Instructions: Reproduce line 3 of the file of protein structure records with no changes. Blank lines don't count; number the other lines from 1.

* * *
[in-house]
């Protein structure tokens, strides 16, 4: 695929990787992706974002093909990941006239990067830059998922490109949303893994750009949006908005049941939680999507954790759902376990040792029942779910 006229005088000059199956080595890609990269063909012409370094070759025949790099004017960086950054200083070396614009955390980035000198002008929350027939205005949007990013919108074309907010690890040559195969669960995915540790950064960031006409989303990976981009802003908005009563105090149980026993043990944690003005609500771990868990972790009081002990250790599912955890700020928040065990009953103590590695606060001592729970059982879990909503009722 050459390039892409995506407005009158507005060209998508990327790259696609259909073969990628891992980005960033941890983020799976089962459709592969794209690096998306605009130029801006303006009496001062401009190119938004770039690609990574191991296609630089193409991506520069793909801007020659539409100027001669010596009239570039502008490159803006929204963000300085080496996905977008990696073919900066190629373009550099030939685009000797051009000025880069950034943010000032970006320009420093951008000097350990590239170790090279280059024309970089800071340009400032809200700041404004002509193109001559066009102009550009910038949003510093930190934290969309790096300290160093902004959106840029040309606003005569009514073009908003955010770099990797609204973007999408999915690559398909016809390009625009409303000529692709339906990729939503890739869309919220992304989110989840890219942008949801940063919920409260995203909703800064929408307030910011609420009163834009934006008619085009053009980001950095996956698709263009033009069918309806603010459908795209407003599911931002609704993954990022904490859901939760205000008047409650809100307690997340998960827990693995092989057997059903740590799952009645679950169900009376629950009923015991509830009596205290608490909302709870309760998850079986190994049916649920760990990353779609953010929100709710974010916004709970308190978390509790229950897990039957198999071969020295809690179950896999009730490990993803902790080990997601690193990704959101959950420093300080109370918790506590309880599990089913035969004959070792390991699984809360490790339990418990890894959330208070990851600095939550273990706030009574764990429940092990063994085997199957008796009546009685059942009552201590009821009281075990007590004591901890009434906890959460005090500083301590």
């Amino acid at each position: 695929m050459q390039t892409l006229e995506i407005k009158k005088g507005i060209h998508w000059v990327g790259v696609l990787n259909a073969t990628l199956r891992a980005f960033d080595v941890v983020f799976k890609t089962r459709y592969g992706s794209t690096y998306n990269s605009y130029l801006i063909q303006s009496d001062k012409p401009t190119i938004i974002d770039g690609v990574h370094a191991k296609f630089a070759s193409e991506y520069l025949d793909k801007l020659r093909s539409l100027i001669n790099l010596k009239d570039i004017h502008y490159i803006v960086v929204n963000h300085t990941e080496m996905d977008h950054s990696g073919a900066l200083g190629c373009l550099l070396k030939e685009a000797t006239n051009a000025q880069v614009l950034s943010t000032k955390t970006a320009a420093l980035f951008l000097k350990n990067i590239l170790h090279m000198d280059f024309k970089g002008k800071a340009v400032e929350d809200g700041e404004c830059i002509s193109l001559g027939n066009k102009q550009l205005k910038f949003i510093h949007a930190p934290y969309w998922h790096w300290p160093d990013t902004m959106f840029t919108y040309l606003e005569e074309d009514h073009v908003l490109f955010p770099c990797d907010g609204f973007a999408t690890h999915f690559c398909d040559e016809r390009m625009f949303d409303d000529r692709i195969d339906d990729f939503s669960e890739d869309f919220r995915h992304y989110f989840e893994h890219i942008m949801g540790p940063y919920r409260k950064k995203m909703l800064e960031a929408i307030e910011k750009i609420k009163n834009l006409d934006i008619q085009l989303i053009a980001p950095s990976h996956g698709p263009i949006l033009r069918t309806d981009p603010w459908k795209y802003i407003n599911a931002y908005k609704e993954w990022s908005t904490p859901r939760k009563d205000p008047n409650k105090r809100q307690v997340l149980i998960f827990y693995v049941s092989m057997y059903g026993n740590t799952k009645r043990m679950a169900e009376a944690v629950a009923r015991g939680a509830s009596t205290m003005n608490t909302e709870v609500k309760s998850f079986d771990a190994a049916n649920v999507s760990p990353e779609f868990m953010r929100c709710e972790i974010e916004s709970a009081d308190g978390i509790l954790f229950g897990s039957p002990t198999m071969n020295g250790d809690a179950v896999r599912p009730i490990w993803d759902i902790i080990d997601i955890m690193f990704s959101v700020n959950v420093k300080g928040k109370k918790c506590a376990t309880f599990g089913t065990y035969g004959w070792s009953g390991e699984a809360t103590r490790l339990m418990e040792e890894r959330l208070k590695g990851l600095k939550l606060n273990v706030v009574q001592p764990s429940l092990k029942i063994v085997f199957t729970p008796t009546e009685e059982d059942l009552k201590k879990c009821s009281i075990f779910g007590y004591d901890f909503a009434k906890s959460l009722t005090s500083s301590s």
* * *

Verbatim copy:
């Amino acid at each position: 695929m050459q390039t892409l006229e995506i407005k009158k005088g507005i060209h998508w000059v990327g790259v696609l990787n259909a073969t990628l199956r891992a980005f960033d080595v941890v983020f799976k890609t089962r459709y592969g992706s794209t690096y998306n990269s605009y130029l801006i063909q303006s009496d001062k012409p401009t190119i938004i974002d770039g690609v990574h370094a191991k296609f630089a070759s193409e991506y520069l025949d793909k801007l020659r093909s539409l100027i001669n790099l010596k009239d570039i004017h502008y490159i803006v960086v929204n963000h300085t990941e080496m996905d977008h950054s990696g073919a900066l200083g190629c373009l550099l070396k030939e685009a000797t006239n051009a000025q880069v614009l950034s943010t000032k955390t970006a320009a420093l980035f951008l000097k350990n990067i590239l170790h090279m000198d280059f024309k970089g002008k800071a340009v400032e929350d809200g700041e404004c830059i002509s193109l001559g027939n066009k102009q550009l205005k910038f949003i510093h949007a930190p934290y969309w998922h790096w300290p160093d990013t902004m959106f840029t919108y040309l606003e005569e074309d009514h073009v908003l490109f955010p770099c990797d907010g609204f973007a999408t690890h999915f690559c398909d040559e016809r390009m625009f949303d409303d000529r692709i195969d339906d990729f939503s669960e890739d869309f919220r995915h992304y989110f989840e893994h890219i942008m949801g540790p940063y919920r409260k950064k995203m909703l800064e960031a929408i307030e910011k750009i609420k009163n834009l006409d934006i008619q085009l989303i053009a980001p950095s990976h996956g698709p263009i949006l033009r069918t309806d981009p603010w459908k795209y802003i407003n599911a931002y908005k609704e993954w990022s908005t904490p859901r939760k009563d205000p008047n409650k105090r809100q307690v997340l149980i998960f827990y693995v049941s092989m057997y059903g026993n740590t799952k009645r043990m679950a169900e009376a944690v629950a009923r015991g939680a509830s009596t205290m003005n608490t909302e709870v609500k309760s998850f079986d771990a190994a049916n649920v999507s760990p990353e779609f868990m953010r929100c709710e972790i974010e916004s709970a009081d308190g978390i509790l954790f229950g897990s039957p002990t198999m071969n020295g250790d809690a179950v896999r599912p009730i490990w993803d759902i902790i080990d997601i955890m690193f990704s959101v700020n959950v420093k300080g928040k109370k918790c506590a376990t309880f599990g089913t065990y035969g004959w070792s009953g390991e699984a809360t103590r490790l339990m418990e040792e890894r959330l208070k590695g990851l600095k939550l606060n273990v706030v009574q001592p764990s429940l092990k029942i063994v085997f199957t729970p008796t009546e009685e059982d059942l009552k201590k879990c009821s009281i075990f779910g007590y004591d901890f909503a009434k906890s959460l009722t005090s500083s301590s």